Granny Rose! Jolted back to the present, Sarah's head drops into her hands, and she presses her cool fingers against swollen eyelids. What is she going to do? She would do anything - anything - just to return to those somber snow-bound days of last winter's first blizzard.
i am impressed, hauntingly beautiful! love the way you write.
Wonderfully done! I feel so badly for her. She is all alone in the world surrounded by snow.
I often think about what blizzards were like without the comforts we are blessed with today.
Very descriptive and moving. I got the shivers just imagining how cold it was!
Very well done. I felt stranded and alone just reading this.
I feel her pain and sadness and her wishes to go back to that time ...
And you're not entering this because?????
I would love to read more...
Great job! You really captured Sarah's aloneness and isolation-and having to take on a burden no young girl should have to. Well done!!
Wow! That was great! I could see it all in my mind. Kind of like watching John Boy. ~ I'm not saying that it sounded like an episode from John Boy because it wasn't. It just took me to the times of when the Walton's took place so to speak. Loved it!
Have a Great Day!
Granny Rose died?...gosh this makes my bones hurt, just thinking of being cold or freezing to death....good reading.(made me be thankful I live in this day and time and I don't have to rely on a wood stove to keep us warm, we are so blessed!
I was waiting for you to write that Sarah got out her sewing box and started sewing peices of material together in making a quilt.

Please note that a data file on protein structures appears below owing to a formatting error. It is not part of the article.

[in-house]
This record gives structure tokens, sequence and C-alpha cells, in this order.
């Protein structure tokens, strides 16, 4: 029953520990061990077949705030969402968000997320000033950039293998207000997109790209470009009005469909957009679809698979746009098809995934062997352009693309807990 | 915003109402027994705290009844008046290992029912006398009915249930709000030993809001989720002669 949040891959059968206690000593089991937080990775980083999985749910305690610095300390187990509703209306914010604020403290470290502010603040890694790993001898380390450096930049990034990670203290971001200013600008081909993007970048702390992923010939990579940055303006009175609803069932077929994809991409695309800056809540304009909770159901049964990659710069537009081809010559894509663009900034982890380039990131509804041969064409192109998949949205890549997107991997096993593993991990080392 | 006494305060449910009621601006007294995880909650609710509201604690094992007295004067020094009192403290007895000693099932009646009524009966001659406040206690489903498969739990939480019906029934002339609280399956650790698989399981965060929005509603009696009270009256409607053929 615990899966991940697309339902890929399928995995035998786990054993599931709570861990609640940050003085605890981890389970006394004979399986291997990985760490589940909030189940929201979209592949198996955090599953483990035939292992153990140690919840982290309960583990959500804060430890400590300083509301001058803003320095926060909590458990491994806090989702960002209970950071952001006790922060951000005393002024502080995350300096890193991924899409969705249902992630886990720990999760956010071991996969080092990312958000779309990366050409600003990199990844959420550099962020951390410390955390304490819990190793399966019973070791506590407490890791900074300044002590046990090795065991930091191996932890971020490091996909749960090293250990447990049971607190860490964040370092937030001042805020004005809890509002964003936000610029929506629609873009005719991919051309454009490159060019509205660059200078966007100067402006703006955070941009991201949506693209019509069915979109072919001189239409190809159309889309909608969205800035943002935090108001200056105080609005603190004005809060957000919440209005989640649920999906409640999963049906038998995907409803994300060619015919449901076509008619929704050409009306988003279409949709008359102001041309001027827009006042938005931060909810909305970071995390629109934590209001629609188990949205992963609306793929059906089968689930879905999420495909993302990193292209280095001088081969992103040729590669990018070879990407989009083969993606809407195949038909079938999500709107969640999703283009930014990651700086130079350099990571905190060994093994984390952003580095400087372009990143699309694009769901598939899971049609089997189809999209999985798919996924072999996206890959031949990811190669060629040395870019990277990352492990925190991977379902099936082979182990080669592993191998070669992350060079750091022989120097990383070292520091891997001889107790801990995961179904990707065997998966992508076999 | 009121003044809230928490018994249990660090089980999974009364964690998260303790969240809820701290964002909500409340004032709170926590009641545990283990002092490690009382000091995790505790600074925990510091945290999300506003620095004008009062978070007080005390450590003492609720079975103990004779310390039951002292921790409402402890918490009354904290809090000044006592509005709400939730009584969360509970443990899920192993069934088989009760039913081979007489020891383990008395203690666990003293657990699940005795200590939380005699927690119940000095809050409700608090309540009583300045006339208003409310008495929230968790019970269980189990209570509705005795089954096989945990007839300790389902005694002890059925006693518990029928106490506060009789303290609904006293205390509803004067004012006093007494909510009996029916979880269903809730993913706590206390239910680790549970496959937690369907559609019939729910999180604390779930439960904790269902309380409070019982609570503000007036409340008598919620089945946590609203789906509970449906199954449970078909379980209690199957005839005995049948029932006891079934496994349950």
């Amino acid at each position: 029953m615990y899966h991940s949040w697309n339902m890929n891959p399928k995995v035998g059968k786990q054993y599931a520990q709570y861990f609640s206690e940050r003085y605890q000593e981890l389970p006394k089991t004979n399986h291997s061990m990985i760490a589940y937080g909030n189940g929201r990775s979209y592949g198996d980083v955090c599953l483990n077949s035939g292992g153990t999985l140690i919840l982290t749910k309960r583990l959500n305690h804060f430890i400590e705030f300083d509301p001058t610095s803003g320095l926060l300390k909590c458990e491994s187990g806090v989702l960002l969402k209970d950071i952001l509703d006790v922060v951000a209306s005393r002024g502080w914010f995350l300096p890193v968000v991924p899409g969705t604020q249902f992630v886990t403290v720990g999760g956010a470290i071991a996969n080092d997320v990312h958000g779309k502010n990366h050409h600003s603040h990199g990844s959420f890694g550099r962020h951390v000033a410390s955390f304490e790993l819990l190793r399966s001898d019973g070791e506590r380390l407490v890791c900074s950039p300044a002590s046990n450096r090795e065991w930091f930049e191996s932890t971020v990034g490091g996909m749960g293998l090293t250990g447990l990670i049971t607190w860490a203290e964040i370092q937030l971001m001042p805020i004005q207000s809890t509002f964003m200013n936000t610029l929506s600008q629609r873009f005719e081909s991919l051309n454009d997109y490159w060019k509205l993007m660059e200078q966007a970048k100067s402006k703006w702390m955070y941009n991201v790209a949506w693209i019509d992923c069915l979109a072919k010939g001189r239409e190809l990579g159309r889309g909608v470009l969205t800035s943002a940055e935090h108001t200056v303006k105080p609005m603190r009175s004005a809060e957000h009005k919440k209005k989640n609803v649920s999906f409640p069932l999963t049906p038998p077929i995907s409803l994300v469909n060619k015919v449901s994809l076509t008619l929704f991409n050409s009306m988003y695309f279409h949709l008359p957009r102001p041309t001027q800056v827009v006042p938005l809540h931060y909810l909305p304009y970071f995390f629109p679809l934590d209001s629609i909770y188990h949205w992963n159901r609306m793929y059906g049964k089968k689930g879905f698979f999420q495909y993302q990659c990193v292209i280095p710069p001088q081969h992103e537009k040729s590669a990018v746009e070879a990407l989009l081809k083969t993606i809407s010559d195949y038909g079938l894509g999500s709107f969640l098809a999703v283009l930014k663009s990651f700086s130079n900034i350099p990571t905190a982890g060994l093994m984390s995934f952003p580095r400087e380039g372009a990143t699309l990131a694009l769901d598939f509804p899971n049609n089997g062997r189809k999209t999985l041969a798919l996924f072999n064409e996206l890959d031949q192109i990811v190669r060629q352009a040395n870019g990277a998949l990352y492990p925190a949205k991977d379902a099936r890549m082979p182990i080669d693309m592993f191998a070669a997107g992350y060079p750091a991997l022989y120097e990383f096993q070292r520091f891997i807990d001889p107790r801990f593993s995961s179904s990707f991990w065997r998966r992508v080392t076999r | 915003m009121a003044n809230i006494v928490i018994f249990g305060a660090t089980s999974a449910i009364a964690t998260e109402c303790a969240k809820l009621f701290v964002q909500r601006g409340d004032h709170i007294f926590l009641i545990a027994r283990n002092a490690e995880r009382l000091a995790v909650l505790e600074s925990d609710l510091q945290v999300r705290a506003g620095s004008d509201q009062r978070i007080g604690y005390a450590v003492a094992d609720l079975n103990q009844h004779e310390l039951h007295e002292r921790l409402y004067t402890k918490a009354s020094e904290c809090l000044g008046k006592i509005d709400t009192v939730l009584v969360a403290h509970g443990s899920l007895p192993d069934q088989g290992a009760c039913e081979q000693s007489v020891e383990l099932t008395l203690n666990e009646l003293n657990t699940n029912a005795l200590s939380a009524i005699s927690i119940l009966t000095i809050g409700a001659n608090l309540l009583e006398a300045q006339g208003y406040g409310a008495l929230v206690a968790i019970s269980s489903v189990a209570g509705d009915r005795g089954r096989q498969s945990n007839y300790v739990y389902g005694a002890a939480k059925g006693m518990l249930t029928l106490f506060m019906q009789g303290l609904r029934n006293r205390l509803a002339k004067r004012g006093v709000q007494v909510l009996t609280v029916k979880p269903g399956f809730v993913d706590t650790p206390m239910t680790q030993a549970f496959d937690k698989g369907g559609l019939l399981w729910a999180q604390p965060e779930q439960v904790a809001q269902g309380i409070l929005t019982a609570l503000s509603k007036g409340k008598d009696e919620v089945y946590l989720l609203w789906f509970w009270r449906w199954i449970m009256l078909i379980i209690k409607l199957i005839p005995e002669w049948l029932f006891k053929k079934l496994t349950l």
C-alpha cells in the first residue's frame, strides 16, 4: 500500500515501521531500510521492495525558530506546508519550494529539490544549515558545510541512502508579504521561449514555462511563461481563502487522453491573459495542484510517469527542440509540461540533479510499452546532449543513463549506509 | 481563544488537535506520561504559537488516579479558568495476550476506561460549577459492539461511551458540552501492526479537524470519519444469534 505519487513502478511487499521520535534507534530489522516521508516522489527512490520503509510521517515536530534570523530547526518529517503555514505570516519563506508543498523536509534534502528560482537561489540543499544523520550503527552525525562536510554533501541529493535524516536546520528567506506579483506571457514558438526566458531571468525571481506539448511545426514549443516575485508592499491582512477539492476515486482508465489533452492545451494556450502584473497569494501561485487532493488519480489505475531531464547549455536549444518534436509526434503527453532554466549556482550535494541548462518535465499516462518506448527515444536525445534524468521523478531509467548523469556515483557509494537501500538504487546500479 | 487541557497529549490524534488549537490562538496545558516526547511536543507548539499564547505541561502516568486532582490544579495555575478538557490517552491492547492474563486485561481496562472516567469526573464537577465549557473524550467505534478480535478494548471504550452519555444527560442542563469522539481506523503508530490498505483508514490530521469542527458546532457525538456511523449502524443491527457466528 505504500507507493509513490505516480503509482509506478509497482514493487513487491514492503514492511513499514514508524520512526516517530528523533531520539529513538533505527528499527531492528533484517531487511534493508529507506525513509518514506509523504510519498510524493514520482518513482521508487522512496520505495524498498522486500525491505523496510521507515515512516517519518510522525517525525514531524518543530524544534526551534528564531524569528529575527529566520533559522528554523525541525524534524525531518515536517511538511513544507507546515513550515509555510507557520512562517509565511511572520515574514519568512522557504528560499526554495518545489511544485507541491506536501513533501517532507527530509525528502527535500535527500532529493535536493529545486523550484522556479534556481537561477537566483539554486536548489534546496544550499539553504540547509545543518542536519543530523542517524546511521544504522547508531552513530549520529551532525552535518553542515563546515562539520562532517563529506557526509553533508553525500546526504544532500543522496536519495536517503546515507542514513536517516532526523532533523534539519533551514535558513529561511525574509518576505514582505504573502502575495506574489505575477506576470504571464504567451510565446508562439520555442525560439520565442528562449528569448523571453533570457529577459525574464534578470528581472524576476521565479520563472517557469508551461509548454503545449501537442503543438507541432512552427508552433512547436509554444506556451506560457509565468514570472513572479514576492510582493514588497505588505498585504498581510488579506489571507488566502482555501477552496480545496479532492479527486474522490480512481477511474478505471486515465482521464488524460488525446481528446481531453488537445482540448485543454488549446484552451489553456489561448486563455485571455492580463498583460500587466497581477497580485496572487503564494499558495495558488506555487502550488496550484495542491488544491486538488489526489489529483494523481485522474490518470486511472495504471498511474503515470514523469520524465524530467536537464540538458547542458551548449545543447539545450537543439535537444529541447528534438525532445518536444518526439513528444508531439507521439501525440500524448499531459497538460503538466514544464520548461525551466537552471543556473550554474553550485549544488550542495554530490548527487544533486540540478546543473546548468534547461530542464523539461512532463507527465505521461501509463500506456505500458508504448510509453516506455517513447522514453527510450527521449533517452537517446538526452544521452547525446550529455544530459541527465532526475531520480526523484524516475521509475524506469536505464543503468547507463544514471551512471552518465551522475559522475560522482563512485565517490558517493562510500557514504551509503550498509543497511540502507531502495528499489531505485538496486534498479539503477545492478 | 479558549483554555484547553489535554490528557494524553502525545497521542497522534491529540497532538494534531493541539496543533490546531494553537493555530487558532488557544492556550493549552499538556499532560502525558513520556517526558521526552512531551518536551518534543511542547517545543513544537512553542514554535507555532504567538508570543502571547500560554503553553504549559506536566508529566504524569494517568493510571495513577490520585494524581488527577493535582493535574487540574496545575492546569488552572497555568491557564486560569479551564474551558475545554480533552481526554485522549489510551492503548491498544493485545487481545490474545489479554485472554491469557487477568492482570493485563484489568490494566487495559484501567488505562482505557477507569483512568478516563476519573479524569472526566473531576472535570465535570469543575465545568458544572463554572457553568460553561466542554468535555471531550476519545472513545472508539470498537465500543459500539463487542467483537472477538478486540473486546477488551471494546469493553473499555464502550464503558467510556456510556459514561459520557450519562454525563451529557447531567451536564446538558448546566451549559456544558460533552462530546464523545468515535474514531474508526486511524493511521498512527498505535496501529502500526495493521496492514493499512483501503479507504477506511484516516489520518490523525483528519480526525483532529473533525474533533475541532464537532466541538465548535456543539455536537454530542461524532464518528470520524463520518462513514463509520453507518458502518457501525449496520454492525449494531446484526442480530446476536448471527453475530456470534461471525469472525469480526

Oh my goodness ~ did you have to make Granny Rose die? Times were hard enough for the poor girl...Maybe Granny Rose was just sleeping soundly and Sarah thought she was dead.
Great writing~! now when is this book going to be published?
Have a tiggeriffic day~! ta ta for now from Iowa
"before Sarah sat trying to figure out how to secretly bury her grandmother at the tender age of thirteen."
Wow, that line really hooked me in! You capture her voice so profoundly, so perfectly. She is so real in my eyes.
All those details about the weather and her wisdom about the signs of snow? Stunning.
What a great read.
As Nancy said, that first line, very powerful. But for me, this detail:
"Her eyes too strained in the darkness" made me feel like I was right there with her.
I really enjoyed it.
Wow! This is truly impressive. It is emotionally provocative....I want to be hug Sarah and help her in some way.
You really brought her character to life!
You did such a great job of fleshing out Granny Rose that I was hoping she wasn't actually dead. You did a great job of capturing that moment of: Ok, the blizzard was bad, but that's nirvana compared to what I'm feeling right now."
I really felt the longing she had for a simpler time when she had someone to care for her and teach her. Is this part of a longer work? (This is my first time on your blog. I'm visiting from TRDC.)
I felt her loneliness to my bones. Haunting.
I think you captured Sarah's voice and Granny's perfectly. It definitely made me think about surviving a blizzard without what we have today.
Sarah's situation was haunting, thinking about a 13 year-old alone in a cabin..
This is just amazing, the way her mind drifts back to things Granny said. So captivating!